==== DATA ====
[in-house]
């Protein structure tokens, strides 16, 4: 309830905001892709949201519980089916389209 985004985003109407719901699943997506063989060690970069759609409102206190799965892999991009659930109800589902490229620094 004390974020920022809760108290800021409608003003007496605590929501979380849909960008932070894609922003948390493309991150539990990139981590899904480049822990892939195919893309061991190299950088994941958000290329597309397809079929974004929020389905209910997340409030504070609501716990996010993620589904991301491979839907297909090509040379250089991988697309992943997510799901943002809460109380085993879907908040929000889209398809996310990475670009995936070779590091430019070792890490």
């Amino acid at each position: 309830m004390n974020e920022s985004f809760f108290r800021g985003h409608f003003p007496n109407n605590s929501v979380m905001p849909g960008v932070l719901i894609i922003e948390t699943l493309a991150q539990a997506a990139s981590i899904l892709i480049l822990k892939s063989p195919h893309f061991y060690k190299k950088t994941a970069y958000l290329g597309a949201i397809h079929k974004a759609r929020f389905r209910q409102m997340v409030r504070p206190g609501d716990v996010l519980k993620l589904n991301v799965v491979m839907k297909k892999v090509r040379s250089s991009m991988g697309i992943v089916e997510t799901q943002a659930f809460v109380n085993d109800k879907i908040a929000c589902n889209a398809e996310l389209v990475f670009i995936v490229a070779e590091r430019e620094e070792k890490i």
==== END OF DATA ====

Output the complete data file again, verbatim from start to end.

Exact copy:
[in-house]
């Protein structure tokens, strides 16, 4: 309830905001892709949201519980089916389209 985004985003109407719901699943997506063989060690970069759609409102206190799965892999991009659930109800589902490229620094 004390974020920022809760108290800021409608003003007496605590929501979380849909960008932070894609922003948390493309991150539990990139981590899904480049822990892939195919893309061991190299950088994941958000290329597309397809079929974004929020389905209910997340409030504070609501716990996010993620589904991301491979839907297909090509040379250089991988697309992943997510799901943002809460109380085993879907908040929000889209398809996310990475670009995936070779590091430019070792890490």
């Amino acid at each position: 309830m004390n974020e920022s985004f809760f108290r800021g985003h409608f003003p007496n109407n605590s929501v979380m905001p849909g960008v932070l719901i894609i922003e948390t699943l493309a991150q539990a997506a990139s981590i899904l892709i480049l822990k892939s063989p195919h893309f061991y060690k190299k950088t994941a970069y958000l290329g597309a949201i397809h079929k974004a759609r929020f389905r209910q409102m997340v409030r504070p206190g609501d716990v996010l519980k993620l589904n991301v799965v491979m839907k297909k892999v090509r040379s250089s991009m991988g697309i992943v089916e997510t799901q943002a659930f809460v109380n085993d109800k879907i908040a929000c589902n889209a398809e996310l389209v990475f670009i995936v490229a070779e590091r430019e620094e070792k890490i």